New York City Travel
Bronx Zoo reptile house and mammals exhibition    

A small elevation southeast of the Reptile House of the New York Zoological Park is the location of the so-called Alligator Pool, now given over to sea lions and penguins. The active and noisy California sea lions are always showing off here (as well as in their larger pool in Baird Court). They belong to the same family as the fur seals, but are of a different species.

The penguins exhibited are the small blackfooted penguins from the Cape of Good Hope.

Just southeast of the Reptile House is the Small Mammal House of New York Zoological Park, on the way to which the Wild Turkey Enclosure is observed on the right, where the king of American game birds occupies a quarter of an acre of wood and under-growth.

Among the mammals the open-air Puma and Lynx House immediately adjoins the Turkey Enclosure, and here the American puma or mountain lion paces restlessly to and fro. This animal, like the lynx, does not thrive in heated buildings. It is found in Florida, Texas and most of the western states, as well as in Central and South America, but it is by no means as dangerous to man as rumor relates.
Next door to the puma are two fine adult specimens of the Canadian lynx.

The Small Mammal House, although not the most showy, is from an educational standpoint one of the most interesting installations in the Park, containing species representing many_ different orders of mammals. The carnivorous mammals are extensively represented by members of the cat and dog families, including the rare and beautiful ocelot, the African serval, the civet-cat, jackals, raccoons and various wild dogs and foxes. Interesting rodents are the South American capybara, largest of all living rodents, and the brilliant Malabar squirrel.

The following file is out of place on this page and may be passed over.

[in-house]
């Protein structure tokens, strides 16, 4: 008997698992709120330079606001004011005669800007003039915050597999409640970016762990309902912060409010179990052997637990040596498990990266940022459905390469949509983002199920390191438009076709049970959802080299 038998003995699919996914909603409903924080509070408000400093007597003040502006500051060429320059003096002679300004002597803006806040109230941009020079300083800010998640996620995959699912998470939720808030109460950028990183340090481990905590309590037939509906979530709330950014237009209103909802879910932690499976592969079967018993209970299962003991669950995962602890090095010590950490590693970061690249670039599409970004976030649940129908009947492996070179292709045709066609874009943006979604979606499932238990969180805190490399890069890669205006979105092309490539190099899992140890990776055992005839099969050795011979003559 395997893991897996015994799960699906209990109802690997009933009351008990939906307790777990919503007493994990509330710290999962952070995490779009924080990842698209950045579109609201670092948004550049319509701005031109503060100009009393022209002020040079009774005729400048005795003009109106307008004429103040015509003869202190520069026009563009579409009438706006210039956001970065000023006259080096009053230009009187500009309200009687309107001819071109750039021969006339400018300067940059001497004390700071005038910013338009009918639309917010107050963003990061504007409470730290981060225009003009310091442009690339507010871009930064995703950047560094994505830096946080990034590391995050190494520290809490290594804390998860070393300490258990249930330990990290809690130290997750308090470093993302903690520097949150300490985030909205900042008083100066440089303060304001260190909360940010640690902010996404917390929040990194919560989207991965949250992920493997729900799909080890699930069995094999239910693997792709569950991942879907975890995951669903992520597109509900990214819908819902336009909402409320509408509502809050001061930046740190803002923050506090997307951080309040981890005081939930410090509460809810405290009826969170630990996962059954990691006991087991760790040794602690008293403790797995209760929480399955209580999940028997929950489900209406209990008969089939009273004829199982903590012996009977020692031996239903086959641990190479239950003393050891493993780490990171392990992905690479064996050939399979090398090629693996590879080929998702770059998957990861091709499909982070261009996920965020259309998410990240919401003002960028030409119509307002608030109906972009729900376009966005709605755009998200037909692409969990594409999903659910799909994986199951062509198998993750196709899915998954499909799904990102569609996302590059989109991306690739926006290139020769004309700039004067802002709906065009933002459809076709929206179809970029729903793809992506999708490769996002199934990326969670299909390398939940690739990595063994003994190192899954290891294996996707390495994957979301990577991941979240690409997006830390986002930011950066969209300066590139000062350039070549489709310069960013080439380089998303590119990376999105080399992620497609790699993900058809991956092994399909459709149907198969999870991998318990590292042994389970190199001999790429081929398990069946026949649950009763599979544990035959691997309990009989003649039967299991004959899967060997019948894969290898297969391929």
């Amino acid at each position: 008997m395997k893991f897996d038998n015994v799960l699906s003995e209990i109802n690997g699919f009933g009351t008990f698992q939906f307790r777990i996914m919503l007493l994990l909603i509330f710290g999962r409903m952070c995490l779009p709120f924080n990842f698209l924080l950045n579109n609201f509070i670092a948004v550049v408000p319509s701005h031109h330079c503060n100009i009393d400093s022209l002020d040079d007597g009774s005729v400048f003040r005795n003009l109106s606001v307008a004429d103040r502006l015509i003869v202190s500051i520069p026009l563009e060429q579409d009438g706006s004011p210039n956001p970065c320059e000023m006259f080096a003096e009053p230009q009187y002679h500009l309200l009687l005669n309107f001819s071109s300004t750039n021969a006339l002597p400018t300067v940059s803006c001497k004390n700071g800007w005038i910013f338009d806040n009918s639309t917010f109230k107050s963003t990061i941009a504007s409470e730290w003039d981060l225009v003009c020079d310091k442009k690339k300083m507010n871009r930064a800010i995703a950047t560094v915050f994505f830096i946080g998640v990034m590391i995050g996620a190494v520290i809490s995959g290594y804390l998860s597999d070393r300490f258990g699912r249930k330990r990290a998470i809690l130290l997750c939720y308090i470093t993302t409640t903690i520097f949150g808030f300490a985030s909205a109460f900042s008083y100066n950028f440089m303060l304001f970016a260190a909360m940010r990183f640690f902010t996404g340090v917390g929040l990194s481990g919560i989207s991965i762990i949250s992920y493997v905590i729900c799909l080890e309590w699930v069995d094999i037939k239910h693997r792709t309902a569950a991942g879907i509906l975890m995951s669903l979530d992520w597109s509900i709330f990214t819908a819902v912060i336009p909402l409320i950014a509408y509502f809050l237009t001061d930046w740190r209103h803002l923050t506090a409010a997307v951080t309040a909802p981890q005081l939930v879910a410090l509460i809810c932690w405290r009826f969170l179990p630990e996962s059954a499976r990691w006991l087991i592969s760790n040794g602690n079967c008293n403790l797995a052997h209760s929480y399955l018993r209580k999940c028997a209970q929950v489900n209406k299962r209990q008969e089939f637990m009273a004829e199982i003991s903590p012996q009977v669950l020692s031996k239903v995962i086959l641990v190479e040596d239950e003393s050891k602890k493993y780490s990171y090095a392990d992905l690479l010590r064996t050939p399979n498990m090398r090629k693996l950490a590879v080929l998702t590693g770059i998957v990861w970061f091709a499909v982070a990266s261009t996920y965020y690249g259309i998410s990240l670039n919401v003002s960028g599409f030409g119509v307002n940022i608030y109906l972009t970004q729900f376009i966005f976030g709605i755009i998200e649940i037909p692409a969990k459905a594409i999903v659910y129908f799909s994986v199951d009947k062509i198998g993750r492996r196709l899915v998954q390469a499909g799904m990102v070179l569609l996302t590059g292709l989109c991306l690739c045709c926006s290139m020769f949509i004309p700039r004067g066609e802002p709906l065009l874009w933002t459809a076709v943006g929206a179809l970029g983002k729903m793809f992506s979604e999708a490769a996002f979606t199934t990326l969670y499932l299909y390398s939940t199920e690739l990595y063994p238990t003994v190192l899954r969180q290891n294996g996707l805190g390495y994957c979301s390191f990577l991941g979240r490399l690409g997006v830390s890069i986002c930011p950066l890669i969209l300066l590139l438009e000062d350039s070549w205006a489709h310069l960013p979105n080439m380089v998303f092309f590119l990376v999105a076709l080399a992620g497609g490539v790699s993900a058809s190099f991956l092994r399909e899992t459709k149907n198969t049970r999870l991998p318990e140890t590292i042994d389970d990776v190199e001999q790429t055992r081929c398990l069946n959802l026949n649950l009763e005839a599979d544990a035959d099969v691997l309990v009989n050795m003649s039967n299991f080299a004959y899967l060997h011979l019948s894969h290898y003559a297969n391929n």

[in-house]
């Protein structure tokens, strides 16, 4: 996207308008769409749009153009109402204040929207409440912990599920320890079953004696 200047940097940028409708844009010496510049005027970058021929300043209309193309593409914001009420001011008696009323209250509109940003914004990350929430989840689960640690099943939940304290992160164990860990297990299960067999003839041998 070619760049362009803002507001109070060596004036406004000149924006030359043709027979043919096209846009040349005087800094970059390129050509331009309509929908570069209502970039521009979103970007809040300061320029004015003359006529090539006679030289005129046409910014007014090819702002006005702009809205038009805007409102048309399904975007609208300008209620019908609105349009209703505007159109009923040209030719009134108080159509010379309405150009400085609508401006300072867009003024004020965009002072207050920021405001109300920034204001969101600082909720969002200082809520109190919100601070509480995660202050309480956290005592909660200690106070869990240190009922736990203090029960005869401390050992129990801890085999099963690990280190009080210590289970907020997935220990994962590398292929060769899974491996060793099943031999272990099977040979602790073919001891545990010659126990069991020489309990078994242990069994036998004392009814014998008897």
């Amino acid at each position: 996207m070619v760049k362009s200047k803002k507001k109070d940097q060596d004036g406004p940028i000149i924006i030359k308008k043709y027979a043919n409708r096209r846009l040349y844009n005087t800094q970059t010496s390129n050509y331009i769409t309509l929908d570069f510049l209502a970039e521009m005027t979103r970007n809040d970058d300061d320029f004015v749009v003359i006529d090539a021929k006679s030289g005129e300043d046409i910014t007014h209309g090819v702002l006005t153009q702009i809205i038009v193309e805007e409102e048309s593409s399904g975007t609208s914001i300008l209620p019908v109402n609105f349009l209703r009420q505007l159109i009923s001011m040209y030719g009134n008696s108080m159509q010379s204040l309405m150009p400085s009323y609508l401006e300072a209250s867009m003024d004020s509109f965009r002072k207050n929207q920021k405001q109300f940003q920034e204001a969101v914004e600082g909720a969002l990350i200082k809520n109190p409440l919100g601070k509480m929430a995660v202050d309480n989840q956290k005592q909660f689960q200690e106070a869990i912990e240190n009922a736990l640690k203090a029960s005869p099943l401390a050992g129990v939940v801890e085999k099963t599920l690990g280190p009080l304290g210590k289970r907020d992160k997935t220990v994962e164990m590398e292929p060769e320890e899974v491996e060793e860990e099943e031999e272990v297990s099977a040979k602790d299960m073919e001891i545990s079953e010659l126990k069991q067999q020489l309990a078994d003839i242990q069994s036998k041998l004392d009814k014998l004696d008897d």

Among the mammals are the Australian wombat and the opossum; and the edentates, or toothless mammals, make a good showing with the giant anteater, the curious banded armadillos and the sloths; perhaps the most interesting creature, the Echidna, or spiny anteater, belongs to the remarkable order of egg-laying mammals. This house contains about 200 cages, of varied type and size according to the occupant, but all with open-air yards attached.

Porcupines, badgers, the South American agouti and coati-mundi, tropical squirrels and rodents, and the young of many species such as bears and leopards, which require small quarters and special care, are to be found in this building, a good time to visit which is 1 P.M., when its inhabitants are fed. Each label bears a color band, a different color for each order of mammals, and a large key-label at each end of the hall makes classification into orders easy.

Connected by a central pavilion with the Small Mammal House is the Ostrich House of the New York Zoological Park, devoted for the most part to the large running birds, such as the ostriches, rheas, emus and cassowaries. The emus, however, now occupy a range and house adjoining the yaks, near which in the summer time the North African ostrich and certain of the cranes have ranges and quarters.
The South African ostrich, the great-billed rhea of Brazil, the Javan peacock, the African bustard, the curassows, cranes, the curious cassowaries, the well known snake-killing secretary bird, and other interesting species occupy the Ostrich House and its adjoining yards.

Flanking the west side of the Ostrich House are the quarters of the Burrowing Mammals (42 on map). This large and important group of animals comprises the squirrel, rabbit, rat, mouse, opossum and gopher families, the curious sewellel family and others; some of these are kept in the Small Mammal House. In summer certain families not properly belonging here, such as the raccoon dogs, swift foxes and others, occupy some of the yards. In winter all the burrowing mammals are transferred to the Small Mammal House.

Leaving these mammals quarters, the path proceeds south to the Antelope House (50 on map), where a finely equipped central building, heated in winter and provided all around with open-air corrals, accommodates the giraffes, a large and remarkable series of African antelopes and several Indian species.
Among these, the three-horned Nubian giraffes, the curious African gnus, the rare Beatrix antelope from Arabia and the Indian nilgai are especially interesting. The dromedary, or single-humped camel, also finds a home in the New York Zoological Park.


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